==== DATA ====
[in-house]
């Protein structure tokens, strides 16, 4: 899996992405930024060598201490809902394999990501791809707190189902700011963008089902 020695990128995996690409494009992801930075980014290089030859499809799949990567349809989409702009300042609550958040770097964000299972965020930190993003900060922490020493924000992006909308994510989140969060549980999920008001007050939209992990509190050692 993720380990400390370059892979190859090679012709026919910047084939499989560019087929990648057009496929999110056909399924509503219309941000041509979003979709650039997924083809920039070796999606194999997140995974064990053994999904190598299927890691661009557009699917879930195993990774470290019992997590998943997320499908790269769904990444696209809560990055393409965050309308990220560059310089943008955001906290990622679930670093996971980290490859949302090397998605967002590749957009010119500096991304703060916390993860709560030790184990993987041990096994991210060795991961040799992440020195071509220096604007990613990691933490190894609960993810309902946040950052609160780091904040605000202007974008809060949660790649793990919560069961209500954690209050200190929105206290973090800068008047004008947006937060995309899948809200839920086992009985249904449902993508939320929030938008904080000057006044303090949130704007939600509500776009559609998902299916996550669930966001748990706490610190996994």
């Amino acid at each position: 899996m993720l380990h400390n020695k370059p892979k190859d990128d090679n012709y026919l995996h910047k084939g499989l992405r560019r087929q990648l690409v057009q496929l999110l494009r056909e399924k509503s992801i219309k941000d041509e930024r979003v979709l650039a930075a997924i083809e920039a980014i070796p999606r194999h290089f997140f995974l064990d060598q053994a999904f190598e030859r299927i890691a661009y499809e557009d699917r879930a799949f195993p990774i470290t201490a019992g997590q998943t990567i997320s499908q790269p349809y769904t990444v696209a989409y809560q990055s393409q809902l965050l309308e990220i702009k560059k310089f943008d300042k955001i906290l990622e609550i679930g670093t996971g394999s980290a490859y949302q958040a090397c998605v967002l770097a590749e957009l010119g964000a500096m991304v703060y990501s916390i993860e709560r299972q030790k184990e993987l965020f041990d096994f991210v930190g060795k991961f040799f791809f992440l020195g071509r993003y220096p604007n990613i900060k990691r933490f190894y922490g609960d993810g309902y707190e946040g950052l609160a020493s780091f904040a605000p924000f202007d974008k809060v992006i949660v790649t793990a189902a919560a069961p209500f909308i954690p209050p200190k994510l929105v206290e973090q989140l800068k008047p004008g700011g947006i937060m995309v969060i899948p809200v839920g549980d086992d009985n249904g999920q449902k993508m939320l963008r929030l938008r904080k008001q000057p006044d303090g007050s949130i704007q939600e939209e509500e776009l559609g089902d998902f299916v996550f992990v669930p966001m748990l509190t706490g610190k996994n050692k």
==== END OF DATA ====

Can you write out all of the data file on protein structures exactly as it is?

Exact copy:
[in-house]
């Protein structure tokens, strides 16, 4: 899996992405930024060598201490809902394999990501791809707190189902700011963008089902 020695990128995996690409494009992801930075980014290089030859499809799949990567349809989409702009300042609550958040770097964000299972965020930190993003900060922490020493924000992006909308994510989140969060549980999920008001007050939209992990509190050692 993720380990400390370059892979190859090679012709026919910047084939499989560019087929990648057009496929999110056909399924509503219309941000041509979003979709650039997924083809920039070796999606194999997140995974064990053994999904190598299927890691661009557009699917879930195993990774470290019992997590998943997320499908790269769904990444696209809560990055393409965050309308990220560059310089943008955001906290990622679930670093996971980290490859949302090397998605967002590749957009010119500096991304703060916390993860709560030790184990993987041990096994991210060795991961040799992440020195071509220096604007990613990691933490190894609960993810309902946040950052609160780091904040605000202007974008809060949660790649793990919560069961209500954690209050200190929105206290973090800068008047004008947006937060995309899948809200839920086992009985249904449902993508939320929030938008904080000057006044303090949130704007939600509500776009559609998902299916996550669930966001748990706490610190996994």
């Amino acid at each position: 899996m993720l380990h400390n020695k370059p892979k190859d990128d090679n012709y026919l995996h910047k084939g499989l992405r560019r087929q990648l690409v057009q496929l999110l494009r056909e399924k509503s992801i219309k941000d041509e930024r979003v979709l650039a930075a997924i083809e920039a980014i070796p999606r194999h290089f997140f995974l064990d060598q053994a999904f190598e030859r299927i890691a661009y499809e557009d699917r879930a799949f195993p990774i470290t201490a019992g997590q998943t990567i997320s499908q790269p349809y769904t990444v696209a989409y809560q990055s393409q809902l965050l309308e990220i702009k560059k310089f943008d300042k955001i906290l990622e609550i679930g670093t996971g394999s980290a490859y949302q958040a090397c998605v967002l770097a590749e957009l010119g964000a500096m991304v703060y990501s916390i993860e709560r299972q030790k184990e993987l965020f041990d096994f991210v930190g060795k991961f040799f791809f992440l020195g071509r993003y220096p604007n990613i900060k990691r933490f190894y922490g609960d993810g309902y707190e946040g950052l609160a020493s780091f904040a605000p924000f202007d974008k809060v992006i949660v790649t793990a189902a919560a069961p209500f909308i954690p209050p200190k994510l929105v206290e973090q989140l800068k008047p004008g700011g947006i937060m995309v969060i899948p809200v839920g549980d086992d009985n249904g999920q449902k993508m939320l963008r929030l938008r904080k008001q000057p006044d303090g007050s949130i704007q939600e939209e509500e776009l559609g089902d998902f299916v996550f992990v669930p966001m748990l509190t706490g610190k996994n050692k």